Nonfocal neurologic findings include poorly coordinated gait and stereotyped motor movements. Seizures occur in 20 to 40% of these children (particularly those with an IQ < 50).
Diagnosis is made clinically and usually requires evidence of impairment of social interaction and communication and presence of restricted, repetitive, stereotyped behaviors or interests. Screening tests include the Social Communication Questionnaire and the Modified Checklist for Autism in Toddlers (M-CHAT). M-CHAT is available online .See also the American Academy of Neurology’s Practice Parameter: Screening and Diagnosis of Autism and the American Academy of Pediatrics' Identification and Evaluation of Children with Autism Spectrum Disorders . Formal standard diagnostic tests such as the Autism Diagnostic Observation Schedule (ADOS), based on criteria in the Diagnostic and Statistical Manual of Mental Disorders, Fourth Edition Text Revision (DSM-IV-TR), are usually given by psychologists or developmental-behavioral pediatricians. Children with ASD are difficult to test; they usually do better on performance items than verbal items in IQ tests and may show instances of age-appropriate performance despite cognitive limitation in most areas. Nonetheless, an IQ test given by an experienced examiner often can provide a useful predictor of outcome.
Treatment is usually multidisciplinary, and recent studies show measurable benefits from intensive, behaviorally based approaches that encourage interaction and meaningful communication. Psychologists and educators typically focus on behavioral analysis and then match behavioral management strategies to specific behavioral problems at home and at school. See also the American Academy of Pediatrics' Management of Children with Autism Spectrum Disorders .
Speech and language therapy should begin early and use a range of media, including signing, picture exchange, and augmentative communication devices such as those that generate speech based on symbols children select on a tablet or other handheld device, and speech. Physical and occupational therapists plan and implement strategies to help affected children compensate for specific deficits in motor function and motor planning.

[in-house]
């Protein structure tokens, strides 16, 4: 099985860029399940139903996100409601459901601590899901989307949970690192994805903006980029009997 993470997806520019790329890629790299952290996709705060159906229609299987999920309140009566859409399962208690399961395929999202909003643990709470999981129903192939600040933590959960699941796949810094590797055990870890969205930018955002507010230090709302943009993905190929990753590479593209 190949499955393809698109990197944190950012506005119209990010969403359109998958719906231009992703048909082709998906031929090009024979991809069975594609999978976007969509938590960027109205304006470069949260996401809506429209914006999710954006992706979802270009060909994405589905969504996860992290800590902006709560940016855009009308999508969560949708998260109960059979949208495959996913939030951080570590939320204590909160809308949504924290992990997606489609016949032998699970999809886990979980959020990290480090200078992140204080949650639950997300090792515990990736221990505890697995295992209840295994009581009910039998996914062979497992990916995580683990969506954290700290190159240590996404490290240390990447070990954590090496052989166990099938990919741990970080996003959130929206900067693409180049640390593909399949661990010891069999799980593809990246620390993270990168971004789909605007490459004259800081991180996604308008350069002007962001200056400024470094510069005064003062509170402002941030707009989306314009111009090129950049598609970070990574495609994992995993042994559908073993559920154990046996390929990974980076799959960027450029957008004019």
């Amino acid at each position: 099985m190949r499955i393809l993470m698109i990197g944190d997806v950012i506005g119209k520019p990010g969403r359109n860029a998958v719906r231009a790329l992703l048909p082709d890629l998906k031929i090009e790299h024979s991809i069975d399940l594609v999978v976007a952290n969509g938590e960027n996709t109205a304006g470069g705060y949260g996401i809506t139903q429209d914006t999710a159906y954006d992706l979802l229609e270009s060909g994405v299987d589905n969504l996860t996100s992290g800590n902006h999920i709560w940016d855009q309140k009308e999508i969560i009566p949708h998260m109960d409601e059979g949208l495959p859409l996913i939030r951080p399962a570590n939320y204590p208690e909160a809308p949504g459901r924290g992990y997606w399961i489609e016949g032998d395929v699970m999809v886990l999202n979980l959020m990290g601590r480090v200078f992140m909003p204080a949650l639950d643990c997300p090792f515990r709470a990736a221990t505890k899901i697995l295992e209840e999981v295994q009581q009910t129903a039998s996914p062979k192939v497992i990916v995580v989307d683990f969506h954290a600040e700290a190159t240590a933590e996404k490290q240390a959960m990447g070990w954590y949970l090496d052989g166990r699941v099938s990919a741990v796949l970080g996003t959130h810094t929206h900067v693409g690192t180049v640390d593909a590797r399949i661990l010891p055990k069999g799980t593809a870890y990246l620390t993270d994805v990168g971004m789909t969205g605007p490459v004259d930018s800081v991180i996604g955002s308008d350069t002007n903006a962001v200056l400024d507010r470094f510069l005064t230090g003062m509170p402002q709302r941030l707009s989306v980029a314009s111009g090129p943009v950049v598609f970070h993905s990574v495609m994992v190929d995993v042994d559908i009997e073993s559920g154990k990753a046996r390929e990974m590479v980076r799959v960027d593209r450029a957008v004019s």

There is evidence that atypical antipsychotic drugs (eg, risperidone, aripiprazole) help relieve behavioral problems, such as ritualistic, self-injurious, and aggressive behaviors. Other drugs are sometimes used for control of specific symptoms, including SSRIs for ritualistic behaviors, mood stabilizers (eg, valproate) for self-injury and outburst behaviors, and stimulants and other attention-deficit/hyperactivity disorder (ADHD) drugs for inattention, impulsivity, and hyperactivity.
Dietary interventions, including some vitamin supplements and a gluten-free and casein-free diet, are not helpful enough to be recommended; however, many families choose to use them. Other complementary and investigational approaches to therapy (eg, facilitated communication, chelation therapy, auditory integration training, and hyperbaric O2 therapy) have not yet shown efficacy.
Children have some combination of impaired social interaction and communication, repetitive and stereotyped patterns of behavior, and uneven intellectual development often with intellectual disability.
Cause is usually unknown, but there appears to be a genetic component; vaccines are not causative.
Screening tests include the Social Communication Questionnaire and the Modified Checklist for Autism in Toddlers (M-CHAT)
Formal diagnostic testing is usually done by psychologists or developmental-behavioral pediatricians.
Treatment is usually multidisciplinary, using intensive, behaviorally based approaches that encourage interaction and communication.
Drugs (eg, atypical antipsychotics) may help severe behavioral disturbances (eg, self-injury, aggression).